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ruthiepoothie
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Do you think they are a good idea??
and should students really be protesting if it isn't even going to affect them-only people starting in 2006 so even 2nd and 3rd years in 2006 won't be affected as i understand it??
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ruthiepoothie
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(Original post by ruthiepoothie)
Do you think they are a good idea??
and should students really be protesting if it isn't even going to affect them-only people starting in 2006 so even 2nd and 3rd years in 2006 won't be affected as i understand it??

i take it that no-one is bothered about top up fees here then??
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babyboo
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it wont affect the majority of people on here who have applied to uni so why should it bother them. its a fantastic idea on economic grounds just not politically!
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Ditzy
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(Original post by ruthiepoothie)
Do you think they are a good idea??
and should students really be protesting if it isn't even going to affect them-only people starting in 2006 so even 2nd and 3rd years in 2006 won't be affected as i understand it??
But its the principle of it. The government introduced the £1000 a year fees with the promise that it would give extra funding to the universities, but the universities are getting the same amount of money because they're now not receiving as much government funding. Also the average student is already graduating with over £10,000 worth of debt, with the new system this can only increase. It may not affect the majority of us, but it still something worth campaigning against. The government ministers who are pushing the bill through all received free higher education.
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Fishcat
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Whant amazes me is that there have been 2 sets of strikes/protests this week:

1)Students 'up in arms' about proposed top-up fees

2)Lecturers/teachers who are UNDERPAID!!!

It is a fact that some universities are vastly underfunded, and thus cannot afford to keep top-quality lecturers and researchers at their universities: meaning that long-established courses with excellent reputatons will fade into nothingness due to only attracting second-rate teaching staff to their universities.

I agree that it is hard to think of leaving uni life to be left with immense debts, however higher education has always come at a price.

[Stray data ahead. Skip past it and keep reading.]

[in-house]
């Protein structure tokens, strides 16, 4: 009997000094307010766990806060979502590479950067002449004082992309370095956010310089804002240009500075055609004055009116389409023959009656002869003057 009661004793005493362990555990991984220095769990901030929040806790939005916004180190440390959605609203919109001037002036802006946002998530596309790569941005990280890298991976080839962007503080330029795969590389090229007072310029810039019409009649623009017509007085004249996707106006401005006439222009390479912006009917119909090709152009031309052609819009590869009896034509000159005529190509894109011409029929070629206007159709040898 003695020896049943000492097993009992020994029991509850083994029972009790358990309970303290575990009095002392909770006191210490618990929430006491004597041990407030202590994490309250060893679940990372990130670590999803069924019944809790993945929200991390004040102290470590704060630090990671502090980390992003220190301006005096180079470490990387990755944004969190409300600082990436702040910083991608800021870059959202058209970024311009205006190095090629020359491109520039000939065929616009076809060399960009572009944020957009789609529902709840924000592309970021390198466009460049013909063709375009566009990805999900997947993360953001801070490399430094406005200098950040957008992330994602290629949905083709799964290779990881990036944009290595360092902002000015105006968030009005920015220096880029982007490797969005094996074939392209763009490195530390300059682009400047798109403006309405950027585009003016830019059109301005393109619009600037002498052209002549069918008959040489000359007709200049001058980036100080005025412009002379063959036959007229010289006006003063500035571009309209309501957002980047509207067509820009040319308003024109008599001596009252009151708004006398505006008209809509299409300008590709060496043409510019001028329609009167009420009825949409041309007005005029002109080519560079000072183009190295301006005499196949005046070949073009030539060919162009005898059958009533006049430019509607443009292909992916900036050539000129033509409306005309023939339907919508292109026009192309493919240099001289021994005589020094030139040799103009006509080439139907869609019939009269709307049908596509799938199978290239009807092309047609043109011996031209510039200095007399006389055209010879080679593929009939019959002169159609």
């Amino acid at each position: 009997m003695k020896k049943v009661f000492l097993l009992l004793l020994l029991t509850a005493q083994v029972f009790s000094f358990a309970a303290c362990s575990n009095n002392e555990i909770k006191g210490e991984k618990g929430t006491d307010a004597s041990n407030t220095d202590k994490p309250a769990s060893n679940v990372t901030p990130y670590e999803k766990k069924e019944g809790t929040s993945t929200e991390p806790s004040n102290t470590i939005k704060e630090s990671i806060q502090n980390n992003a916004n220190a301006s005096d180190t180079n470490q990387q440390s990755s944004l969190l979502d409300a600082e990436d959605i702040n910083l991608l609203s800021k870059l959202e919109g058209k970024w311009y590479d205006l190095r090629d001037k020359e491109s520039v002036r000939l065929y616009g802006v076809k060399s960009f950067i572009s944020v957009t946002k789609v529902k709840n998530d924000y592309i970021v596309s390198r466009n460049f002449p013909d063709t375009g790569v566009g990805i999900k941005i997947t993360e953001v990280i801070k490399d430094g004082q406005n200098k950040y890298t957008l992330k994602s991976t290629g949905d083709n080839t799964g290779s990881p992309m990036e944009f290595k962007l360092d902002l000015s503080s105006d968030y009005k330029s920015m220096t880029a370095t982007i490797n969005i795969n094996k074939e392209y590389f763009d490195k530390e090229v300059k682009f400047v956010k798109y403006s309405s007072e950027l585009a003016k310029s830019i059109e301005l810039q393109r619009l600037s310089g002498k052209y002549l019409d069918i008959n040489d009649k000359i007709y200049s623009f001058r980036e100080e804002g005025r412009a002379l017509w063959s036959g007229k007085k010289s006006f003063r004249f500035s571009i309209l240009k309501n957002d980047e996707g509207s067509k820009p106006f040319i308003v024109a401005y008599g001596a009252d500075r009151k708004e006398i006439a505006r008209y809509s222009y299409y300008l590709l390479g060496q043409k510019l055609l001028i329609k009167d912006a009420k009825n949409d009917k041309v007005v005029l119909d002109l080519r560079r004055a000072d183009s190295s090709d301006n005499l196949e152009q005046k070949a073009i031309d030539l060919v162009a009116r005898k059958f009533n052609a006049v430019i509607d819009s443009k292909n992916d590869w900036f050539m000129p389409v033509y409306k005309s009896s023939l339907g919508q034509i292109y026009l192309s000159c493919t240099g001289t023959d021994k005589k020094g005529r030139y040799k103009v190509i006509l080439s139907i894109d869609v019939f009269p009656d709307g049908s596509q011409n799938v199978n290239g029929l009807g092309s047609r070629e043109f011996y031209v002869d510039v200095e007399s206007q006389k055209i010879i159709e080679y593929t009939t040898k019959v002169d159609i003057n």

Those who complain that these top-up fees are directly victimising students from middleclass backgrounds have me perplexed. Parents should be responsible for looking after their children, a vital part of that being their education: especially uni, where a student chooses their life's path. Surely middleclass PARENTS should complain if anyone, as they are the people who should surely paying for their children's education.
If they cannot afford to do this, then the fees allow their children to ofset the cost until they can afford it.

Personally, i think most responsibility should fall on parents. I know uni is traditionally where a person first gains independence, but personally (maybe only my opinion) I think ithis can be achieved alongside sterling support (financially and emotionally) from parents.

I find it unbelieveable that a student's parents would, if they could do anything about it, let their child slide into debt at such a vital stage of life! As stated above, if the parents cannot afford to help, and the student is unable to cope with the cost, then these proposals will help their child ofset cost.

Several of my friends have been told by parents to get a job at uni (parents with PLENTY of money) to try to pay for costs. I suppose thats why I'm writing this (after a conversation with one of them) as i was shocked to hear the parent's blatant disregard for their child's wellbeing. Surely that time would be better spent studying? Why would a parent do something to detract from their child's precious time at uni?
Where is the love in that?



I would like to apologise for my (possible woefully inaccurate at some level) rantings here, but I suppose I just dont understand it.
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Leekey
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(Original post by Fishcat)
Several of my friends have been told by parents to get a job at uni (parents with PLENTY of money) to try to pay for costs. I suppose thats why I'm writing this (after a conversation with one of them) as i was shocked to hear the parent's blatant disregard for their child's wellbeing. Surely that time would be better spent studying? Why would a parent do something to detract from their child's precious time at uni?
Where is the love in that?



I would like to apologise for my (possible woefully inaccurate at some level) rantings here, but I suppose I just dont understand it.
Disreguard for well-being?!? My parents would gladly contribute towards my education if I allowed them to. Due to the fact that I am emmensely proud of the fact that I earn a living, I will not accept their money. In my view, I am the one getting the education, I am the one that will benefit in the long term and thus I will be the one that pays for it!!! Earning the money to put yourself through university doesn't affect your well being (other than making you feel proud to have achieved such a thing)!!! It irritates me that some people (were people now, NOT children) just expect their parents to be a blank cheque throughout university, I for one take pride in the fact that I won't be taking a penny of their money (it is afterall not mine)!!!
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Fishcat